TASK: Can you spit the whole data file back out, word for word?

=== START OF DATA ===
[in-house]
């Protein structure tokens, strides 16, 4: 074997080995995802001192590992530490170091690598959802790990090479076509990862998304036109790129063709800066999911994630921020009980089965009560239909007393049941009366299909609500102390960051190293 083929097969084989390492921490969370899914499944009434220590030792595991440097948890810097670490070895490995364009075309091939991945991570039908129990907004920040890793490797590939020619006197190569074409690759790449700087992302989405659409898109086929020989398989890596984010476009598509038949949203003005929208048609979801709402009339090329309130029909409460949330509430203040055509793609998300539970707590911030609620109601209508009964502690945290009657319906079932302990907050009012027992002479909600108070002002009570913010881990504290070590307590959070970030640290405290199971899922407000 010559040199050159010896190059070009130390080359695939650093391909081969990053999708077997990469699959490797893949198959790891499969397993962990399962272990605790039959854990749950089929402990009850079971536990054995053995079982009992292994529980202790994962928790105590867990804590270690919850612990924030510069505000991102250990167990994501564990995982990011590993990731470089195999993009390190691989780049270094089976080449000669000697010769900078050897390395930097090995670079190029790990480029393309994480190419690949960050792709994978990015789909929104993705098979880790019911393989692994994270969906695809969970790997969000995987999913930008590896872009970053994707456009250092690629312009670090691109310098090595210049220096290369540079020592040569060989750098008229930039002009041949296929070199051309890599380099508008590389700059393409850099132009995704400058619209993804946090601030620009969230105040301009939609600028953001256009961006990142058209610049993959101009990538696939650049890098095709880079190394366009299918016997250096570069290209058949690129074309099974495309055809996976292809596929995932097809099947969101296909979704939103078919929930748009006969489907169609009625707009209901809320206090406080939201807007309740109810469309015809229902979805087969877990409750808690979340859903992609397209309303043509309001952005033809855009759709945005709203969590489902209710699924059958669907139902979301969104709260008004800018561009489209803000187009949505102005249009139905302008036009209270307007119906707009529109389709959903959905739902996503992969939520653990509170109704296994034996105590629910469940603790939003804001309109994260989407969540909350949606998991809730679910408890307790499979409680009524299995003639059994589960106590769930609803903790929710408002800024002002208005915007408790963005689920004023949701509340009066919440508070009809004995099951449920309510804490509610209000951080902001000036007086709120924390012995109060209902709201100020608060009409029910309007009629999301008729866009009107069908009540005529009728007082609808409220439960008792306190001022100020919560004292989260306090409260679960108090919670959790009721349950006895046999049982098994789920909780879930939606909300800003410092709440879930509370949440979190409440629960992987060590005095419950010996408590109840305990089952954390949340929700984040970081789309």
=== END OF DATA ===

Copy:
[in-house]
């Protein structure tokens, strides 16, 4: 074997080995995802001192590992530490170091690598959802790990090479076509990862998304036109790129063709800066999911994630921020009980089965009560239909007393049941009366299909609500102390960051190293 083929097969084989390492921490969370899914499944009434220590030792595991440097948890810097670490070895490995364009075309091939991945991570039908129990907004920040890793490797590939020619006197190569074409690759790449700087992302989405659409898109086929020989398989890596984010476009598509038949949203003005929208048609979801709402009339090329309130029909409460949330509430203040055509793609998300539970707590911030609620109601209508009964502690945290009657319906079932302990907050009012027992002479909600108070002002009570913010881990504290070590307590959070970030640290405290199971899922407000 010559040199050159010896190059070009130390080359695939650093391909081969990053999708077997990469699959490797893949198959790891499969397993962990399962272990605790039959854990749950089929402990009850079971536990054995053995079982009992292994529980202790994962928790105590867990804590270690919850612990924030510069505000991102250990167990994501564990995982990011590993990731470089195999993009390190691989780049270094089976080449000669000697010769900078050897390395930097090995670079190029790990480029393309994480190419690949960050792709994978990015789909929104993705098979880790019911393989692994994270969906695809969970790997969000995987999913930008590896872009970053994707456009250092690629312009670090691109310098090595210049220096290369540079020592040569060989750098008229930039002009041949296929070199051309890599380099508008590389700059393409850099132009995704400058619209993804946090601030620009969230105040301009939609600028953001256009961006990142058209610049993959101009990538696939650049890098095709880079190394366009299918016997250096570069290209058949690129074309099974495309055809996976292809596929995932097809099947969101296909979704939103078919929930748009006969489907169609009625707009209901809320206090406080939201807007309740109810469309015809229902979805087969877990409750808690979340859903992609397209309303043509309001952005033809855009759709945005709203969590489902209710699924059958669907139902979301969104709260008004800018561009489209803000187009949505102005249009139905302008036009209270307007119906707009529109389709959903959905739902996503992969939520653990509170109704296994034996105590629910469940603790939003804001309109994260989407969540909350949606998991809730679910408890307790499979409680009524299995003639059994589960106590769930609803903790929710408002800024002002208005915007408790963005689920004023949701509340009066919440508070009809004995099951449920309510804490509610209000951080902001000036007086709120924390012995109060209902709201100020608060009409029910309007009629999301008729866009009107069908009540005529009728007082609808409220439960008792306190001022100020919560004292989260306090409260679960108090919670959790009721349950006895046999049982098994789920909780879930939606909300800003410092709440879930509370949440979190409440629960992987060590005095419950010996408590109840305990089952954390949340929700984040970081789309």